It’s a shame that California school districts even have to consider eliminating free bus transportation but in this awful economy, many communities have either cut back on school bus service or have started charging for it.
The Templeton school district, for example, did away with home-to-school bus service in 2009, for a savings of around $500,000 per year.
It continued to operate a shuttle between its elementary schools, but even that limited service has been in jeopardy on account of budget woes. Thanks to parent involvement, however, the board recently reversed an earlier decision and agreed to reinstate after-school shuttle service between two elementary schools — a no-brainer in our book.
The shuttle runs from Vineyard Elementary, where there is only limited after-school care available, to the more centrally located Templeton Elementary, which is close to home for many students and is near after-school care.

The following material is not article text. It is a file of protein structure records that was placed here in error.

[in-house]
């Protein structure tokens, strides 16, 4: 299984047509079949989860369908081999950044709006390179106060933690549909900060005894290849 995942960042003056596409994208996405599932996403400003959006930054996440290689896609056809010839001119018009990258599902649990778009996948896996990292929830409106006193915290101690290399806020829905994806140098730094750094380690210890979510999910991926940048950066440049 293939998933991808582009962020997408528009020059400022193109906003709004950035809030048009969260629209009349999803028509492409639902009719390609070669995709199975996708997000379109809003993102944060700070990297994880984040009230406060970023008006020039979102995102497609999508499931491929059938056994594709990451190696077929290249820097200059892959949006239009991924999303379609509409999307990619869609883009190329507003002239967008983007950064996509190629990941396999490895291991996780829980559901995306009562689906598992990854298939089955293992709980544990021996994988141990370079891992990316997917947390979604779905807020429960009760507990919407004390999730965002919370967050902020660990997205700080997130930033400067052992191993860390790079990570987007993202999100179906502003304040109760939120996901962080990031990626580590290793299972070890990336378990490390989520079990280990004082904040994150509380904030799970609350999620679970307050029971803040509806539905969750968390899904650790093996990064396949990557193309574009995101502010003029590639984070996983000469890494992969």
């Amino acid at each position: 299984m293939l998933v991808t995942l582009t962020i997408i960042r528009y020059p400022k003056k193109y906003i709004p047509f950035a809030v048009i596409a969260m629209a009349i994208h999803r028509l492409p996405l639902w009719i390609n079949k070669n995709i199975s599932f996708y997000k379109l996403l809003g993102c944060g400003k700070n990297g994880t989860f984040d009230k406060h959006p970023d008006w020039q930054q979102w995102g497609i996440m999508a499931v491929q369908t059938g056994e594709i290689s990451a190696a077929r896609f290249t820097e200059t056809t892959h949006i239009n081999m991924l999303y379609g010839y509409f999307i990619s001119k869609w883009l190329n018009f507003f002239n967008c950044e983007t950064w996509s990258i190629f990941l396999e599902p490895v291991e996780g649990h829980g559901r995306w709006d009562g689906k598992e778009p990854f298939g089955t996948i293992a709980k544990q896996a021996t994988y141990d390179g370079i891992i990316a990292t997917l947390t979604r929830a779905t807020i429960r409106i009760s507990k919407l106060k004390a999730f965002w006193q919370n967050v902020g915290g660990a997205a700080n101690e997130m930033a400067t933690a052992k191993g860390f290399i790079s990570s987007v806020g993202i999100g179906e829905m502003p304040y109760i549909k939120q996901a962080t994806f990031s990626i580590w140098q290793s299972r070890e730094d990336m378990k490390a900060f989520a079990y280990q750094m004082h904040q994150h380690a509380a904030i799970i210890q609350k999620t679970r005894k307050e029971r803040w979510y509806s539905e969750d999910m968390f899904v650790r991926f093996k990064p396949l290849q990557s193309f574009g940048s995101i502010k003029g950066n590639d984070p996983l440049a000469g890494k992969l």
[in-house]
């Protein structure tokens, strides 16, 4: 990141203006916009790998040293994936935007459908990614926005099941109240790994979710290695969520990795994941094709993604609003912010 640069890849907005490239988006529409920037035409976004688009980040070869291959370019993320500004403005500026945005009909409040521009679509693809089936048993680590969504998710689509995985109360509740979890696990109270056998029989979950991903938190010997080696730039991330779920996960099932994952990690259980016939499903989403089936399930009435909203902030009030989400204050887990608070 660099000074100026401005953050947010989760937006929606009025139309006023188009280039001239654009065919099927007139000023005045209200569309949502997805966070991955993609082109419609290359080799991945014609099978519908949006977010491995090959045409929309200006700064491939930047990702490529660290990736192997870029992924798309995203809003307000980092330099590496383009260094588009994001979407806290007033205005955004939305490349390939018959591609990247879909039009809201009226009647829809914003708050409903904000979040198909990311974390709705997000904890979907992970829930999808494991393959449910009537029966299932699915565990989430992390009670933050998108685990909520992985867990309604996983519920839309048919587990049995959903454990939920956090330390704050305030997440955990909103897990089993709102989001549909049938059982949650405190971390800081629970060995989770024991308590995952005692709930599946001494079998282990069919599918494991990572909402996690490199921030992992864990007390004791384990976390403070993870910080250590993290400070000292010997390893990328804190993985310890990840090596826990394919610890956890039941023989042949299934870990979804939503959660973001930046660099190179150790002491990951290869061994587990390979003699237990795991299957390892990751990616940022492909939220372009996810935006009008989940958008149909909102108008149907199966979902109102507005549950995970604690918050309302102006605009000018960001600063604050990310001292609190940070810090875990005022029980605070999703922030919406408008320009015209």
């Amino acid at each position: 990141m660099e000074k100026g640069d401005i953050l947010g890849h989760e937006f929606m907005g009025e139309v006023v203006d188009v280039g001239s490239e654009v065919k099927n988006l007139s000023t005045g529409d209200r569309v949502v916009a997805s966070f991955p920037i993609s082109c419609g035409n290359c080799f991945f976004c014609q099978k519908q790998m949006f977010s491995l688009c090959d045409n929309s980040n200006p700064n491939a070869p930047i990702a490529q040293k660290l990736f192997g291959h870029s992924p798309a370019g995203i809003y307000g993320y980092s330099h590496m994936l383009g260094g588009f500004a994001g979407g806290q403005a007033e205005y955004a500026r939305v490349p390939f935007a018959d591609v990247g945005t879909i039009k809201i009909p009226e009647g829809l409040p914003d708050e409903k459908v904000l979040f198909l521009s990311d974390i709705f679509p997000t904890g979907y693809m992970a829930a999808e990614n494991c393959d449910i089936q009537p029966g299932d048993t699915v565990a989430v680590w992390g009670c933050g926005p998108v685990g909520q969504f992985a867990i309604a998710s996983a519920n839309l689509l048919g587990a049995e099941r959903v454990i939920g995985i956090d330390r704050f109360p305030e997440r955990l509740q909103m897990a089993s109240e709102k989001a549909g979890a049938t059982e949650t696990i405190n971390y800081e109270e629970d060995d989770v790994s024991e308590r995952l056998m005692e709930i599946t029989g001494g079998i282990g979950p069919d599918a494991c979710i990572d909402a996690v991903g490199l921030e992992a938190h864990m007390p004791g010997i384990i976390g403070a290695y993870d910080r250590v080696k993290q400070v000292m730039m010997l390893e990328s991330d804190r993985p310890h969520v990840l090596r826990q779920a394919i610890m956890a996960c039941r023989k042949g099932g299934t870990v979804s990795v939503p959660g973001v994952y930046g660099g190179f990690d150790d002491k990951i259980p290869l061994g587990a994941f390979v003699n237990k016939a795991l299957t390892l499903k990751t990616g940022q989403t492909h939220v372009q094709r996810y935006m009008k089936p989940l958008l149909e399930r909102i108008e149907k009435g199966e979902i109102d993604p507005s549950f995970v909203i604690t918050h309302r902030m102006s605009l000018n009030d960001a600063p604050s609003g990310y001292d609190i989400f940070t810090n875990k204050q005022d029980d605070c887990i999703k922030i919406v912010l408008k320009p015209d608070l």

However, the reprieve is only temporary; the shuttle is guaranteed to run only through the end of the semester. The board will decide later this fall whether it can afford to make the service permanent.
We strongly urge the board to maintain the shuttle service and if at all possible, to begin reinstating some home-to-school transportation.
While we understand why districts need to consider all options — including eliminating or reducing bus service — lack of safe transportation for students is a huge hardship for many families. Many working parents simply can’t take off in the middle of the afternoon to pick up their children, and it can be too far or too dangerous for students to walk or ride their bikes.
As one Tribune letter writer put it: “Do I have to choose between my child’s education and my only source of income?”
There should be other options.
The Templeton school district could begin charging for shuttle service, which makes far more sense than discontinuing it entirely. We also urge the district to take a look at what it would have to charge to reinstate home-to-school transportation.
While we don’t like the idea of charging for services that traditionally have been part of a free public school education, it’s far better to provide safe, supervised transportation for all students — at a cost — than none at all.